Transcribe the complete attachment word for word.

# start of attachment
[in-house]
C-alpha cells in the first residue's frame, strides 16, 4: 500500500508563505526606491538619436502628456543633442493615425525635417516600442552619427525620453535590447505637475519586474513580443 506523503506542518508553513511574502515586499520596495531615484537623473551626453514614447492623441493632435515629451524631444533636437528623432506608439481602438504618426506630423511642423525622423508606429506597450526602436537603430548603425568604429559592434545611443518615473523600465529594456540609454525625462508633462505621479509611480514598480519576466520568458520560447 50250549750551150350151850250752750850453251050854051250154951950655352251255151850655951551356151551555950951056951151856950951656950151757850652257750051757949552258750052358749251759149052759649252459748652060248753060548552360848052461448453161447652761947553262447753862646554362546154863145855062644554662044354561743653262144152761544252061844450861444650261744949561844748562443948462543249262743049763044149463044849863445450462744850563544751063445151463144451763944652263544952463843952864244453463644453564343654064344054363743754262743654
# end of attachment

[in-house]
C-alpha cells in the first residue's frame, strides 16, 4: 500500500508563505526606491538619436502628456543633442493615425525635417516600442552619427525620453535590447505637475519586474513580443 506523503506542518508553513511574502515586499520596495531615484537623473551626453514614447492623441493632435515629451524631444533636437528623432506608439481602438504618426506630423511642423525622423508606429506597450526602436537603430548603425568604429559592434545611443518615473523600465529594456540609454525625462508633462505621479509611480514598480519576466520568458520560447 50250549750551150350151850250752750850453251050854051250154951950655352251255151850655951551356151551555950951056951151856950951656950151757850652257750051757949552258750052358749251759149052759649252459748652060248753060548552360848052461448453161447652761947553262447753862646554362546154863145855062644554662044354561743653262144152761544252061844450861444650261744949561844748562443948462543249262743049763044149463044849863445450462744850563544751063445151463144451763944652263544952463843952864244453463644453564343654064344054363743754262743654